As if girls didn’t already have it hard enough—insert Endometriosis.
Endometriosis is an extremely common gynecological disorder that 1 in 10 women (or anyone with a female-assigned reproductive system) face. According to Healthline, this disorder occurs when endometrial tissue grows outside the uterine walls like in the ovaries, the fallopian tubes, bladder, and in rare cases, the tissue grows outside the pelvic area. This disorder can cause extreme pain in the pelvic region, menstruation and even cause fertility problems.
The cause of this condition is still yet to be exactly determined by health professionals, but some of the leading issues thought to trigger this disorder are retrograde menstruation, genetic factors, immune system issues, hormones and surgery according to the Office of Women’s Health.
Endometriosis can cause an array of issues that are similar to that of stomach issues or bowel syndromes or even ovarian cysts, making some cases difficult to diagnose at first. Many women undergo an ultrasound after these issues arise, but the only way doctors can fully diagnose someone with endometriosis is through a laparoscopy, which is deemed by many as a minimally invasive procedure where the anesthetic is needed.
Regularly going to your gynecologist and listening to what your body is telling you is extremely important. Being honest about your menstrual cycle and pain levels only helps you in the long run and can prevent you from holding off an early diagnosis.
Endometriosis has four different stages and upon coming to a diagnosis, your doctor will let you know what stage that you’re in. According to Dr. Seckin, a gynecologist who specializes in endometriosis surgery in New York City states that the stages are not based on pain but on fertility levels instead. Stage I is considered the mild stage, stage II is minimal, stage III is moderate and stage IV is considered severe.
Symptoms of endometriosis could include extremely painful menstrual cramps, long-term pain in the pelvic region, intestinal pain, and pain during or after sex. Some other common symptoms are bleeding or spotting between menstrual periods, digestive problems, fatigue and in some extreme cases infertility.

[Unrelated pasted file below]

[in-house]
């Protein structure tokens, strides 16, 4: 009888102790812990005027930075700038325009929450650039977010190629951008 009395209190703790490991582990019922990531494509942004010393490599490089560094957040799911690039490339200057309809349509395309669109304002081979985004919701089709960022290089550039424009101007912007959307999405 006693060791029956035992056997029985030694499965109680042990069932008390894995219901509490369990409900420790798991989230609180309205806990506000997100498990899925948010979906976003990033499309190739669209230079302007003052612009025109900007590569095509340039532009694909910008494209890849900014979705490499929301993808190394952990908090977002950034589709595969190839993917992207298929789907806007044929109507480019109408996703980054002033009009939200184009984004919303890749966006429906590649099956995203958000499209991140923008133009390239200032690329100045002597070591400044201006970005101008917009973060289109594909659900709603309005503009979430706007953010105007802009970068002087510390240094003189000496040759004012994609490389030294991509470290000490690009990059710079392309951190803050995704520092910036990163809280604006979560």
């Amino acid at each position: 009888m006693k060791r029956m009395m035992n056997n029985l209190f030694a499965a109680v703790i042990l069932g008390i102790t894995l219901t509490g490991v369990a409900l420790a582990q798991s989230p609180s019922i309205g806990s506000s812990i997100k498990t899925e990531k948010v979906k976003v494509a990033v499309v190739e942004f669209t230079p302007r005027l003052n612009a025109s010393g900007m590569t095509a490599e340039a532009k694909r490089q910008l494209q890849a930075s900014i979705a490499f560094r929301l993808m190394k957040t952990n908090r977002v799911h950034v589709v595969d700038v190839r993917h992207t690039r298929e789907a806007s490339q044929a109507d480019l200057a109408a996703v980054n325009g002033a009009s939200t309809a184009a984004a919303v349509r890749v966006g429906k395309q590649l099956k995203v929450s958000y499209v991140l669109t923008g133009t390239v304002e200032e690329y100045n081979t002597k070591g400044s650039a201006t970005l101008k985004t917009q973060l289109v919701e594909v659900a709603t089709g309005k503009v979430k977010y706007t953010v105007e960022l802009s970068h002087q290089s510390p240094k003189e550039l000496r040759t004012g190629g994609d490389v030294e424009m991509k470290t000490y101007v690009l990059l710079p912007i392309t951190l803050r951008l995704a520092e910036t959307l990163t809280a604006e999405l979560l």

Of course, people experience some of these symptoms from time to time, that is why it may be a good idea to keep track of how often they occur and talk to your gynecologist about it.
Unfortunately, there is no one cure for endometriosis as of now but there are some ways to help minimize the pain and other symptoms. Different over-the-counter medications and birth control have been said to help many of the symptoms revolving around endometriosis. For severe symptoms, many people opt for surgery to remove the built-up endometrial tissue when all other options aren’t providing relief or fertility becomes an issue.
Taking Extra Care
From classes to work and relationships, endometriosis can affect your everyday life. Endometriosis is a chronic and painful condition, so if you’re experiencing major symptoms don’t be afraid to take some time to care for yourself. If you need to take a few days off, then do it as your physical health is especially important. Although endometriosis isn’t an illness that is necessarily visible, it’s just as important in recognizing that it isn’t just “normal period pain.” Exercising, eating right and following extra steps to make sure you’re feeling well is vital in caring for yourself.
If you have endometriosis, it’s important to remind yourself that you’re not alone. Many celebrities such as Halsey, Whoopi Goldberg, Chrissy Teigen and Julianne Hough have all spoken out about their experience with endometriosis.
Chrissy Teigen shared her journey with endometriosis after she had surgery to help ease some of the pain.
In 2018, Halsey gave a speech during the Endometriosis Foundation of America’s Blossom Ball where she accepted The Blossom Award. She gave an honest and heartfelt speech about her personal experience with endometriosis and the leading cause of her diagnosis.
This condition ranges from woman to woman, so your symptoms and experience may be different than someone else’s, but it’s important to recognize that they are equally just as important.